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How Linux friendly is this build?

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  • Kristian Joensen
    started a topic How Linux friendly is this build?

    How Linux friendly is this build?

    So I am considering buying a new desktop computer, mainly for gaming but I want to be able to install Linux on the thing without any major problems. These are the specs of the latest offer I have gotten. How Linux compatible is this?:

    Asrock B75 PRO3 ATX USB3 SATA6
    Intel Core i7 3770 3.4GHz 8MB Box S1155
    Seagate Barracuda 2TB SATA6 64MB 7200RPM
    OCZ Agility 3 Series SSD 240GB 525/500 M
    Pioneer BDR-207EBK BD-RE DL BD-XL blu-ra
    Enermax NAXN 82+ 750W PSU - 80+ Bronze m
    Enermax Vostok Midi Tower Case Black/Sil
    Kingston Value RAM DDR3 2x8GB 1600MHz CL11
    MSI GeForce GTX670 2GB DDR5 OC 2xDVI/DP/

  • AlbertP
    replied
    Originally posted by Kristian Joensen View Post
    What worries me by Googling is that according to the Asrock website the MB supports Windows 8. That would imply that is supports Secureboot but that it can be disabled. But as far as I can tell there isn't the slighest mention of secureboot, much less disabling it in the manual.
    Windows 8 is not preinstalled, so it doesn't need Secure Boot. Even if it were available, it wouldn't be enabled by default to allow people to install Windows 7 or XP. It's really not a problem to use a Windows 8 compatible computer, at least if Windows 8 is not preinstalled or included with the computer.

    After all I think this is a very good choice. The hardware should all be working with Linux if you install the NVIDIA proprietary driver for the graphics.
    Last edited by AlbertP; 01-24-2013, 10:03 AM.

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  • archibald
    replied
    It was meant to be amusing, I should have added a smiley to it :-)

    Leave a comment:


  • frantaylor
    replied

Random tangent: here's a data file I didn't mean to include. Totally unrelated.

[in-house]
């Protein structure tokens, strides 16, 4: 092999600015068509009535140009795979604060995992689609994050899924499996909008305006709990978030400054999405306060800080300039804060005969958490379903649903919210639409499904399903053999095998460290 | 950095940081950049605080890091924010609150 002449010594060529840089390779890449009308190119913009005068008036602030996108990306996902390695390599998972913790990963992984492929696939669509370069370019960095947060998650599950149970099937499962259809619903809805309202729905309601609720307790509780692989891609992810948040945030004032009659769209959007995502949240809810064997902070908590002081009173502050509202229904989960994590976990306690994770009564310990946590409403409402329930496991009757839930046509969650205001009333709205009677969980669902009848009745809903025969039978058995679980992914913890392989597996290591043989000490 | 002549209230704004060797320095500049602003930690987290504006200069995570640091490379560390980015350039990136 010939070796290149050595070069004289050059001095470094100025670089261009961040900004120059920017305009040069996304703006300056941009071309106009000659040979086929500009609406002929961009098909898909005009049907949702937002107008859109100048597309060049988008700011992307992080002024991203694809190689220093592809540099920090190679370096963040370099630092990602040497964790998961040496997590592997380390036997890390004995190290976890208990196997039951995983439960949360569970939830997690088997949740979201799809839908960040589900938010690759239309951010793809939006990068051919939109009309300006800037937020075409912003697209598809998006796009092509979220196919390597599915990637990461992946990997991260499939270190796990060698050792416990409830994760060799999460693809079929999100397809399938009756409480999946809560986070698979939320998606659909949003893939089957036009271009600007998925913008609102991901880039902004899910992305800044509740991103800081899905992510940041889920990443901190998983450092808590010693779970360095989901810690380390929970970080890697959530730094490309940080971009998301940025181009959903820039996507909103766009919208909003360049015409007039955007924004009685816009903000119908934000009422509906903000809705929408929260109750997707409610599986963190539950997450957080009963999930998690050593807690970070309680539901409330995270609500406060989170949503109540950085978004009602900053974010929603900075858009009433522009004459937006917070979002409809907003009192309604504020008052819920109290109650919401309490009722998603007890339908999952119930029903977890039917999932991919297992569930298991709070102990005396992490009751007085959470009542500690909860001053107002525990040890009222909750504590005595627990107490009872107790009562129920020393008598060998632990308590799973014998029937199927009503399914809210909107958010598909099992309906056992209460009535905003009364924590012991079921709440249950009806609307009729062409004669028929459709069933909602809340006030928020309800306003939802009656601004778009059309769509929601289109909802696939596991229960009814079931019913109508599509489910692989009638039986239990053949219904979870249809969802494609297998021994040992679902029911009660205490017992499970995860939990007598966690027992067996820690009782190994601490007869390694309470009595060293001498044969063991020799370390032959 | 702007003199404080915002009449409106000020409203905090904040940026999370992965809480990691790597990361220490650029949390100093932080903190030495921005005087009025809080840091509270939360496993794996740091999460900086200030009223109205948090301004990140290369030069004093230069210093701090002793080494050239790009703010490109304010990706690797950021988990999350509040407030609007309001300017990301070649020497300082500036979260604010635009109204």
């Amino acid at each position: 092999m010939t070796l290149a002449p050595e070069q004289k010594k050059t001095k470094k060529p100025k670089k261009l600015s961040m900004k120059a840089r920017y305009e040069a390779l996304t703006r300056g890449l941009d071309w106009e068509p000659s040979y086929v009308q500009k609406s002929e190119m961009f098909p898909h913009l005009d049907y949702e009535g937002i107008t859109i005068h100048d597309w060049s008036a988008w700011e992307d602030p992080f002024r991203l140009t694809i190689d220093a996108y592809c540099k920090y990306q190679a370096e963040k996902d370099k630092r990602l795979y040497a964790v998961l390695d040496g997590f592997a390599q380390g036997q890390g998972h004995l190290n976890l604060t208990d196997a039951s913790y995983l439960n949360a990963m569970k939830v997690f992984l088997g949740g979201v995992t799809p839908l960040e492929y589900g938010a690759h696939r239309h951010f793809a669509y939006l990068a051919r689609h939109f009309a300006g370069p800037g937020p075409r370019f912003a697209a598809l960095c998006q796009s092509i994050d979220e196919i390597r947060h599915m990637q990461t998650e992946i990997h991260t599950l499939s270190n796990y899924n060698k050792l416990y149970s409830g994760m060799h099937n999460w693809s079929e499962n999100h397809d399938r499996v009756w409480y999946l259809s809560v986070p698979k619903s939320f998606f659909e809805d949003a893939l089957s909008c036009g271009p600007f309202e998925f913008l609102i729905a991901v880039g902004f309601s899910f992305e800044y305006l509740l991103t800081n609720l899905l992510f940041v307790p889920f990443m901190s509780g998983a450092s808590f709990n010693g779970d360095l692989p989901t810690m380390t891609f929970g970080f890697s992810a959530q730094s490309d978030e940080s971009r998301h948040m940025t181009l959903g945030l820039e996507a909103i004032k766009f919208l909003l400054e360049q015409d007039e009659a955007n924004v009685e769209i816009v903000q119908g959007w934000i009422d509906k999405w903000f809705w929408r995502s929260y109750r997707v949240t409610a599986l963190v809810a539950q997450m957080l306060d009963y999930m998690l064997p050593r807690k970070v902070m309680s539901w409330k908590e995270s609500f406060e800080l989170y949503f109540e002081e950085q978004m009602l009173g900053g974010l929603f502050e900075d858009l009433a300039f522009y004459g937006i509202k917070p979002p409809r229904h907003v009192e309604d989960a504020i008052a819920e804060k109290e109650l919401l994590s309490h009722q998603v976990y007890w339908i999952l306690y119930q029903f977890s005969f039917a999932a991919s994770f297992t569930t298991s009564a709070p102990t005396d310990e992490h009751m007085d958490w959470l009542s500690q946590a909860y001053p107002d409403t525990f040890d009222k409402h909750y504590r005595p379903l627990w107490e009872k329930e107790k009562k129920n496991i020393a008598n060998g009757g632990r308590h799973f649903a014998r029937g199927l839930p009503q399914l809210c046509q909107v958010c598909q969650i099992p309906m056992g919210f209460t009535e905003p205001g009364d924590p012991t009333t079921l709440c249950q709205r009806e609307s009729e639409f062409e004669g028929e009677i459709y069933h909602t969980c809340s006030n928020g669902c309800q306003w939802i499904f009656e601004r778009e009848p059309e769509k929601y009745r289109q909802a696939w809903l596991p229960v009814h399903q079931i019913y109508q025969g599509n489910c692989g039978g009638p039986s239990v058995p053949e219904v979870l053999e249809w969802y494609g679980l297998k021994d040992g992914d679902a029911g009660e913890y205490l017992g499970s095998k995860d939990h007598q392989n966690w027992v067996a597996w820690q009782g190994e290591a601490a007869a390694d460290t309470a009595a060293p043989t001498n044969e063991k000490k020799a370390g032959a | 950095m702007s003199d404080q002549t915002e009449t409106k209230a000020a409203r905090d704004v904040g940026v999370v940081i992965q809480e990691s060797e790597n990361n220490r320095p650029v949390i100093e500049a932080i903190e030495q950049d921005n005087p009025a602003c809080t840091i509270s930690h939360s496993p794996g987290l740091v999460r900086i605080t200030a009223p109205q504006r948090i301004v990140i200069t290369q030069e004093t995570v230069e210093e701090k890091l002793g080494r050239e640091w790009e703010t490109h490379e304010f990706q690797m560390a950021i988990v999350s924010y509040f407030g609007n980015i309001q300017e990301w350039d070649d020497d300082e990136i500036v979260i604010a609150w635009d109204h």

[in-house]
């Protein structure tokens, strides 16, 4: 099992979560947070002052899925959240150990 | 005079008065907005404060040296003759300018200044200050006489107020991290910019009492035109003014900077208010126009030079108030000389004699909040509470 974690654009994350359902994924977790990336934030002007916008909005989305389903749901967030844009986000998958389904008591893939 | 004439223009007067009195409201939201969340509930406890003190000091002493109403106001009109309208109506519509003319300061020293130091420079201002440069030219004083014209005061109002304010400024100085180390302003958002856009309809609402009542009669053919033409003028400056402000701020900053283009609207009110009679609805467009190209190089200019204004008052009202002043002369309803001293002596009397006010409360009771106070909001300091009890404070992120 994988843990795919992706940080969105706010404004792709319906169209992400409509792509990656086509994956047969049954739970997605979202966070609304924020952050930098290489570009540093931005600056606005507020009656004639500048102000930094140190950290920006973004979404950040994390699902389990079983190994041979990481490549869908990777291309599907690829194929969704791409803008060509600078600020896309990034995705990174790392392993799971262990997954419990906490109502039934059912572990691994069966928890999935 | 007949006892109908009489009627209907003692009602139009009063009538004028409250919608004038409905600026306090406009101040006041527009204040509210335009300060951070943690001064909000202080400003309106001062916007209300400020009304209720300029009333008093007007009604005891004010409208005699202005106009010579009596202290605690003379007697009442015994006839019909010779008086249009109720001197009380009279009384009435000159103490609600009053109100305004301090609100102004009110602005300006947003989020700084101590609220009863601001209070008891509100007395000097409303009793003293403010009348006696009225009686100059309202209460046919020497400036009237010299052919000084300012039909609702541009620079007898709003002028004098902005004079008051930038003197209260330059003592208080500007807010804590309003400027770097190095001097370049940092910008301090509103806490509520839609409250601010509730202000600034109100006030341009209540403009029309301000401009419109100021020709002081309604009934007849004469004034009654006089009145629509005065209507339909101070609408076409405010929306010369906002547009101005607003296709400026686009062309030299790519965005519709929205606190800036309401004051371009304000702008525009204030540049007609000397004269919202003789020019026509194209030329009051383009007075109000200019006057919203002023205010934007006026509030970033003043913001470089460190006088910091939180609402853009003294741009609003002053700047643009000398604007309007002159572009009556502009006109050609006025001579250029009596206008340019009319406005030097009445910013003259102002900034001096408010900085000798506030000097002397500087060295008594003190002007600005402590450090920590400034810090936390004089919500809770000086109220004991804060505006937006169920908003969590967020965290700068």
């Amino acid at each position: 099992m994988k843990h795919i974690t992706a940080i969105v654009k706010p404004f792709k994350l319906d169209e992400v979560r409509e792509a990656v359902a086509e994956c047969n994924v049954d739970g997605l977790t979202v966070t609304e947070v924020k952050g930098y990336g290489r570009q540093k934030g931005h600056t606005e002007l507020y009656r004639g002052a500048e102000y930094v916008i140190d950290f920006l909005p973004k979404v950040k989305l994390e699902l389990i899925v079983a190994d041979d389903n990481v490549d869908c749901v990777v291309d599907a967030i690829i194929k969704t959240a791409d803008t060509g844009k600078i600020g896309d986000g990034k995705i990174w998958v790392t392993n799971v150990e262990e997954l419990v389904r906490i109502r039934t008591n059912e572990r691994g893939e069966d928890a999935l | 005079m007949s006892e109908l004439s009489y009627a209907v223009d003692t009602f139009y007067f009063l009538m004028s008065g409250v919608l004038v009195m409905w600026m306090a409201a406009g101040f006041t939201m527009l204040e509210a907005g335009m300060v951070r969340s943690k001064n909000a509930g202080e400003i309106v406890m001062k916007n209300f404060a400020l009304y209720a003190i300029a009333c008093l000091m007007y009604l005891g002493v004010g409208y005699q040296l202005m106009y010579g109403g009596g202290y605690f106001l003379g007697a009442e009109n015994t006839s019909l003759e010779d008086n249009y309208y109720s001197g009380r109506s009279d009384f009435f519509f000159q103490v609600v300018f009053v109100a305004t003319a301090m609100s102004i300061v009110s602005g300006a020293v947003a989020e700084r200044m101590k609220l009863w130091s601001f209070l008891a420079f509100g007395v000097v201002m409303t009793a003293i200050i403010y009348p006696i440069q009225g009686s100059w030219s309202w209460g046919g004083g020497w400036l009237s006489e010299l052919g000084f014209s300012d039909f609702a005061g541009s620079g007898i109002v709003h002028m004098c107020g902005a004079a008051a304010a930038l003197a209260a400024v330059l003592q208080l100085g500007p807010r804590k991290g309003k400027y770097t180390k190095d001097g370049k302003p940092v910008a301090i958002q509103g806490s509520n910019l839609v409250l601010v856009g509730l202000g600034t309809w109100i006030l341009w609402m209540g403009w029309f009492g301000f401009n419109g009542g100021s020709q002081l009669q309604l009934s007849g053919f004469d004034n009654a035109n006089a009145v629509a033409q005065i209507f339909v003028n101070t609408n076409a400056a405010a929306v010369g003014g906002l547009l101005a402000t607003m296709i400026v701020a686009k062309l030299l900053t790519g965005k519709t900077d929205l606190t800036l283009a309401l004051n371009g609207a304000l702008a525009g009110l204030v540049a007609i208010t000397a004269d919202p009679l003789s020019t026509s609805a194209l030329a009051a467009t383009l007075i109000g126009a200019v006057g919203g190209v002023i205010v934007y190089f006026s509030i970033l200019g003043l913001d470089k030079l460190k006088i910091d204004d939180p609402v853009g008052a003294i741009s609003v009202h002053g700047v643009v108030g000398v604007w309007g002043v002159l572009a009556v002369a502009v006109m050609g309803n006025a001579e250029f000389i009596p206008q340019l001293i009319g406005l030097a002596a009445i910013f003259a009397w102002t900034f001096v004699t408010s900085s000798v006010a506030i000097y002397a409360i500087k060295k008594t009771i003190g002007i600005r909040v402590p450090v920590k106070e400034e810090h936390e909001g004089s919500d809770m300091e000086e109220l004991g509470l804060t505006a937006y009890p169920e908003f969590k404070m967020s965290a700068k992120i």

Originally posted by DanL View Post
    The marketing department doesn't always adhere to grammar (or logic).
    The "marketing department" is actually 100% brilliant for creating a new word that can be trademarked so that its usage can be controlled and the consumer can know that they are purchasing a drive that meets the specifications.

    Leave a comment:


  • DanL
    replied
    Blue-ray (yes, I did mean to type it like that, the colour has an 'e')
    The marketing department doesn't always adhere to grammar (or logic). The name is 'Blu-Ray', so trying to convince everyone that it's 'Blue-Ray' is like screaming, "I'm a moron!" and then trying to convince everyone that it's a good thing to be a moron because you use a different definition than the rest of the world uses..

    Leave a comment:


  • frantaylor
    replied
    you gotta try it

    I've put together systems where all of the components individually were right off the RHEL supported list but when assembled together, no go. There are obscure interactions between kernel versions, motherboard chipsets and drive firmwares. Sometimes firmware upgrades fix problems and sometimes they break things. I've spent far too much time debugging these things trying to make a stable system. There is no rhyme or reason, only empirical results.